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Debunking the myth of Nick Collison's demise

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Calls of 'finished' and 'washed up' have dogged Nick Collison this season as his field goal percentage has taken a nosedive into wasteland territory, but that doesn't tell the full story.

Mark D. Smith-USA TODAY Sports

Rumors of Nick Collison's demise abound through the first trimester of the season. Always a player regarded for his hoops savvy rather than athleticism, age has yet gradually sapped what athleticism and skill he still had, pushing him to the outer fringes of Scott Brooks' rotation.

It's true that Collison is getting older, and it's true that he's been bad this season, mainly on offense. His field goal percentage has plummeted to .398 from .556 last season, which spans the difference from 'efficient' to 'toxic.' Collison is hardly carrying the Thunder with his scoring, but for a player who was scrapping for minutes to begin with, the plunge is doing him no favors.

The injury absences of Kevin Durant and Russell Westbrook through the early portion of the season haven't helped the shooting efficiency of any Thunder players. But even in the all-too-small nine-game sample of games with Durant and Westbrook in the lineup, Collison shot a disappointing 7-for-20 (.350), picking up two DNP-CDs along the way.

What stood out most from those seven games? Collison took nine 3-pointers without a single make, attempting at least one 3 in all but one game. Without the 3-point attempts, he would've had shot 7-for-11 (.636).

Of course, the 3-pointers are something new this year. He attempted 17 last season, while this season he's at 44 already. The idea was that Collison, historically a pretty reliable midrange shooter, would join the ever-expanding list of rangy big men that could shoot from 3-point range where the makes are more efficient and the spacing provided is more emphatic.

It hasn't worked out yet. Collison is shooting .250 from 3, and defenses haven't really been compelled to stay tight on him out to the arc.

But that's really it. The fact that he can't efficiently make 3s but is being asked to shoot them is almost entirely the problem here. Check out Collison's shot distribution from last season compared to this season (information from Basketball-Reference):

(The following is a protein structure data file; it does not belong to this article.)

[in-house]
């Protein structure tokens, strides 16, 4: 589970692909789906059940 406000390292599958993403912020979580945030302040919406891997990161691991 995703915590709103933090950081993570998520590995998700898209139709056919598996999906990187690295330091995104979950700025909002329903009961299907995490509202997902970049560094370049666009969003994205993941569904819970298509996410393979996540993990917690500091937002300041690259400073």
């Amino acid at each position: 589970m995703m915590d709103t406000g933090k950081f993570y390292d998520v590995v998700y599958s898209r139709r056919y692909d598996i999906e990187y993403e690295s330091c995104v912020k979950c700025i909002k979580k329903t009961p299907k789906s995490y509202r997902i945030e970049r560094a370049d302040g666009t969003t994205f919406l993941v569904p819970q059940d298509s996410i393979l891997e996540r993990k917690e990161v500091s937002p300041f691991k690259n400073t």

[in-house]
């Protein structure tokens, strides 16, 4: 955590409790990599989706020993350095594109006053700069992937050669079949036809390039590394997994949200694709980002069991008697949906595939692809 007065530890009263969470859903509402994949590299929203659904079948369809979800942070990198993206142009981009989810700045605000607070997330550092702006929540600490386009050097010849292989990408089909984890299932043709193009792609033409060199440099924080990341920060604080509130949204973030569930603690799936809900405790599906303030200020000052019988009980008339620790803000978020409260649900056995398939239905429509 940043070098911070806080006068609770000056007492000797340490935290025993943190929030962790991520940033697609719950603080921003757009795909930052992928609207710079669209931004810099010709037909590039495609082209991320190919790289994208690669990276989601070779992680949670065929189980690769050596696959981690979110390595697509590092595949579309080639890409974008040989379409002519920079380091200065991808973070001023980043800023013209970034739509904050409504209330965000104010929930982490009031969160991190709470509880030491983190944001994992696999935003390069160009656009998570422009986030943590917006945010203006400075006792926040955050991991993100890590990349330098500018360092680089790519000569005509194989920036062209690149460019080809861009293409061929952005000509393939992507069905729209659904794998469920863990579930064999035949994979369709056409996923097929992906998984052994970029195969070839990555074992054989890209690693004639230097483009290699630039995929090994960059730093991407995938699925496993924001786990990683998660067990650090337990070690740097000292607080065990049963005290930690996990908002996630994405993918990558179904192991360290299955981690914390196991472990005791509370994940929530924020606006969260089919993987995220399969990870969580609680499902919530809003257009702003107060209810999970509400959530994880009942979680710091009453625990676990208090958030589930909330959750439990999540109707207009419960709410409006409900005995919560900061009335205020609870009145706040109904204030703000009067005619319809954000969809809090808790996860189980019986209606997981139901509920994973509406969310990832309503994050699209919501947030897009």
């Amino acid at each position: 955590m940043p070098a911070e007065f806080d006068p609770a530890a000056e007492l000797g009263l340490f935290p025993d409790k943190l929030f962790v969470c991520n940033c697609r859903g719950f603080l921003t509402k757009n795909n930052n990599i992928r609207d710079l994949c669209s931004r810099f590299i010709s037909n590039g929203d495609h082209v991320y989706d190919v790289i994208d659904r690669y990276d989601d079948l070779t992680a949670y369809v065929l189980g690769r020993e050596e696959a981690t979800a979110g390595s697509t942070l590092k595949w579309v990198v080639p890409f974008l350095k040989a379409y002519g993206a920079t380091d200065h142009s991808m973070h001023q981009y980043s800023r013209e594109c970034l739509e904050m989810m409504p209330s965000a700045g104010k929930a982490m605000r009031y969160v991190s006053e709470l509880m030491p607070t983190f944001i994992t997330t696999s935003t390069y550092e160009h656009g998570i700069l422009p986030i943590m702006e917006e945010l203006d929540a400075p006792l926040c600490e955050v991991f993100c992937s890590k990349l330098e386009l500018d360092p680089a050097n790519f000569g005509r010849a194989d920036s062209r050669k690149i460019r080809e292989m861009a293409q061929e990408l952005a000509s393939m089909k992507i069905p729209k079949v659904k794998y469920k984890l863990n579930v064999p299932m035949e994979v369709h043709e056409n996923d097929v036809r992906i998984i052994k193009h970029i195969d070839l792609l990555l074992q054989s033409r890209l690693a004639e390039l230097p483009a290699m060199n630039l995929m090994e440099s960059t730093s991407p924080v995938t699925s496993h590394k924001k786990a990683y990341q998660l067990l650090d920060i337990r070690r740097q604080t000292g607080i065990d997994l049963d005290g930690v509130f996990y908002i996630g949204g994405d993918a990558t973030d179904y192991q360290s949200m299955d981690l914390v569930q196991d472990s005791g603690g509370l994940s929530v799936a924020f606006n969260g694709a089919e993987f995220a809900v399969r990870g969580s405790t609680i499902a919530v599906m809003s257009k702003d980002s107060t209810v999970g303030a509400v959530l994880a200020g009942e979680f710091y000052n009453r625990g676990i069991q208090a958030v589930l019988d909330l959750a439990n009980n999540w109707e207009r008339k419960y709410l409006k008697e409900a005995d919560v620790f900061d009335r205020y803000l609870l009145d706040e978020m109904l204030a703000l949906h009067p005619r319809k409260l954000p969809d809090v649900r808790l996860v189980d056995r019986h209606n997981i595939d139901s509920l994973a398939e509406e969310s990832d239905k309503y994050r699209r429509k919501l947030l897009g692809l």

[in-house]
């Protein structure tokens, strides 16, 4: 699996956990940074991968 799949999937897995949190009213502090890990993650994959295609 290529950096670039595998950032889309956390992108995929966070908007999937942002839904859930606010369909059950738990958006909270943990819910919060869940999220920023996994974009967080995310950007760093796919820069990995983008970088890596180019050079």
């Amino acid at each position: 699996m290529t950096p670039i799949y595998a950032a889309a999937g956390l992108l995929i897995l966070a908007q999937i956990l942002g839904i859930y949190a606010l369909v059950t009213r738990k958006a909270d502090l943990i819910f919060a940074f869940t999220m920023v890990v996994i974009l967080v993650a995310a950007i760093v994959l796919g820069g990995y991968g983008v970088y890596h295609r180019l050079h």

The main thing that gets me is that Collison's shot distribution is really only dramatically changed in two areas: at the rim and behind the 3-point line. His percentage of attempts at the rim is down 31.7%, while his percentage of attempts from 3-point range is up 32.8%.

That matters because Collison hasn't actually been shooting that much worse from those spots. Sticking with Basketball-Reference's data, his shot-making percentages have mostly held steady by range; there's been a slight drop-off across the board, but that's most likely the result of playing without Durant and Westbrook or even a cold streak prompted by missing more shots on the whole. The only exception is in the 10-16 feet range where there's been a more dramatic drop-off, but that accounts for just five percent of his shots this year (and half of that last year).

That all might sound complicated, conceptual and math-y. An easier way to look at is this: if we took Collison's field goal percentage by range from this season and cross it by last season's shot distribution, he'd be shooting 51.8% – still a clear step down from 55.6% last season, but nowhere close to the drop-off this season, and still efficient.

To reiterate: shot distribution is the problem for Collison, not shot-making. And unlike the latter, the former is more dictated by a coach's whim than by Father Time. Scott Brooks' decision to spread him out to 3 has had a more averse effect on Collison's efficiency than his own shot-making ability has.

If we took Collison's field goal percentage by range from this season and cross it by last season's shot distribution, he'd be shooting 51.8%.

Now, is that to say that Collison shooting 3's is a bad thing? Probably not, or not yet anyway. For a declining veteran (who hits free agency after the season, though he may retire) like Collison, adding a 3-point shot might be the best way to remain relevant in the modern NBA where the ability to space the floor is increasingly more a 'need' than a 'want.' Next to Durant and Westbrook, the ability to space the floor is invaluable. Even if Collison isn't knocking them down efficiently yet, it'll be worth it if he's ready to drill them come playoff time and Brooks can call plays like this.

Instead, this look-in was purely to debunk the myth that Collison is washed up. In fact, he's trying to expand his game to hang around longer! His shot-making skill, in a vacuum, hasn't dropped off due to old age. And though this isn't the place to go into it in greater depth, his screening and defensive ability remain terrific. Collison's tank isn't empty yet.

(In my opinion, it's a bit silly to doubt Collison because of something like age when he's going to be in the NBA forever.)